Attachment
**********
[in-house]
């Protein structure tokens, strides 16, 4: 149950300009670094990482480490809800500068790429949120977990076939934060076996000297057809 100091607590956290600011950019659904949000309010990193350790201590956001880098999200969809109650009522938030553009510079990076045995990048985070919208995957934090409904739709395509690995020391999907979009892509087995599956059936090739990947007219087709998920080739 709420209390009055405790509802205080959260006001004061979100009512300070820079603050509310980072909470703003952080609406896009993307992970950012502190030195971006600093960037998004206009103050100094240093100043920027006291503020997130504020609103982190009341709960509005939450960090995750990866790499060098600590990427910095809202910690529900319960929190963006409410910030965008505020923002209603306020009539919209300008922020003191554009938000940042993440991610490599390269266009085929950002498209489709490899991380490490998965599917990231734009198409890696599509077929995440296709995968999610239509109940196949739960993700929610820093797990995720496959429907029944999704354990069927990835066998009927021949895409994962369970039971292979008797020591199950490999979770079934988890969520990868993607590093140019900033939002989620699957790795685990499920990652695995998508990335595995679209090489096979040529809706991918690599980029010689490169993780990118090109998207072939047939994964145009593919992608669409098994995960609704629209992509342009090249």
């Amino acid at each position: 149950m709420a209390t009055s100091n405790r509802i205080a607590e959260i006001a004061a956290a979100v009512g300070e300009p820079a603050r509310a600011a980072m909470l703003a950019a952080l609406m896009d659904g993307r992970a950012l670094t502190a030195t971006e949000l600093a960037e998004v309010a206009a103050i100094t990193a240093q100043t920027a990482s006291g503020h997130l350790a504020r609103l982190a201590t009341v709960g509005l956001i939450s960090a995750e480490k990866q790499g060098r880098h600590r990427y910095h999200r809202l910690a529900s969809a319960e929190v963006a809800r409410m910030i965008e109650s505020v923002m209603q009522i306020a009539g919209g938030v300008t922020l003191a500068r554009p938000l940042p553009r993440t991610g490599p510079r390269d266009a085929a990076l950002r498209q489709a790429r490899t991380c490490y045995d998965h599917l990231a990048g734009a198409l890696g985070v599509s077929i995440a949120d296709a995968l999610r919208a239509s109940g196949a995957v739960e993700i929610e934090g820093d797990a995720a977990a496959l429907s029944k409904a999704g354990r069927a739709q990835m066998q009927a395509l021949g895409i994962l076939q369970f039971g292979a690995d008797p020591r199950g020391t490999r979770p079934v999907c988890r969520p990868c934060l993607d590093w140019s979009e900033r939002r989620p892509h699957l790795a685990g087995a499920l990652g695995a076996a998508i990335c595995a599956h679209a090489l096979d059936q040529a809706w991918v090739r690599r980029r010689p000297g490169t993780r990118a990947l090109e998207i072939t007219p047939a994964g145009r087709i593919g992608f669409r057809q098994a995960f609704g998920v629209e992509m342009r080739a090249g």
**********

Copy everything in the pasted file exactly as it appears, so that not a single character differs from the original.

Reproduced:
[in-house]
């Protein structure tokens, strides 16, 4: 149950300009670094990482480490809800500068790429949120977990076939934060076996000297057809 100091607590956290600011950019659904949000309010990193350790201590956001880098999200969809109650009522938030553009510079990076045995990048985070919208995957934090409904739709395509690995020391999907979009892509087995599956059936090739990947007219087709998920080739 709420209390009055405790509802205080959260006001004061979100009512300070820079603050509310980072909470703003952080609406896009993307992970950012502190030195971006600093960037998004206009103050100094240093100043920027006291503020997130504020609103982190009341709960509005939450960090995750990866790499060098600590990427910095809202910690529900319960929190963006409410910030965008505020923002209603306020009539919209300008922020003191554009938000940042993440991610490599390269266009085929950002498209489709490899991380490490998965599917990231734009198409890696599509077929995440296709995968999610239509109940196949739960993700929610820093797990995720496959429907029944999704354990069927990835066998009927021949895409994962369970039971292979008797020591199950490999979770079934988890969520990868993607590093140019900033939002989620699957790795685990499920990652695995998508990335595995679209090489096979040529809706991918690599980029010689490169993780990118090109998207072939047939994964145009593919992608669409098994995960609704629209992509342009090249």
């Amino acid at each position: 149950m709420a209390t009055s100091n405790r509802i205080a607590e959260i006001a004061a956290a979100v009512g300070e300009p820079a603050r509310a600011a980072m909470l703003a950019a952080l609406m896009d659904g993307r992970a950012l670094t502190a030195t971006e949000l600093a960037e998004v309010a206009a103050i100094t990193a240093q100043t920027a990482s006291g503020h997130l350790a504020r609103l982190a201590t009341v709960g509005l956001i939450s960090a995750e480490k990866q790499g060098r880098h600590r990427y910095h999200r809202l910690a529900s969809a319960e929190v963006a809800r409410m910030i965008e109650s505020v923002m209603q009522i306020a009539g919209g938030v300008t922020l003191a500068r554009p938000l940042p553009r993440t991610g490599p510079r390269d266009a085929a990076l950002r498209q489709a790429r490899t991380c490490y045995d998965h599917l990231a990048g734009a198409l890696g985070v599509s077929i995440a949120d296709a995968l999610r919208a239509s109940g196949a995957v739960e993700i929610e934090g820093d797990a995720a977990a496959l429907s029944k409904a999704g354990r069927a739709q990835m066998q009927a395509l021949g895409i994962l076939q369970f039971g292979a690995d008797p020591r199950g020391t490999r979770p079934v999907c988890r969520p990868c934060l993607d590093w140019s979009e900033r939002r989620p892509h699957l790795a685990g087995a499920l990652g695995a076996a998508i990335c595995a599956h679209a090489l096979d059936q040529a809706w991918v090739r690599r980029r010689p000297g490169t993780r990118a990947l090109e998207i072939t007219p047939a994964g145009r087709i593919g992608f669409r057809q098994a995960f609704g998920v629209e992509m342009r080739a090249g």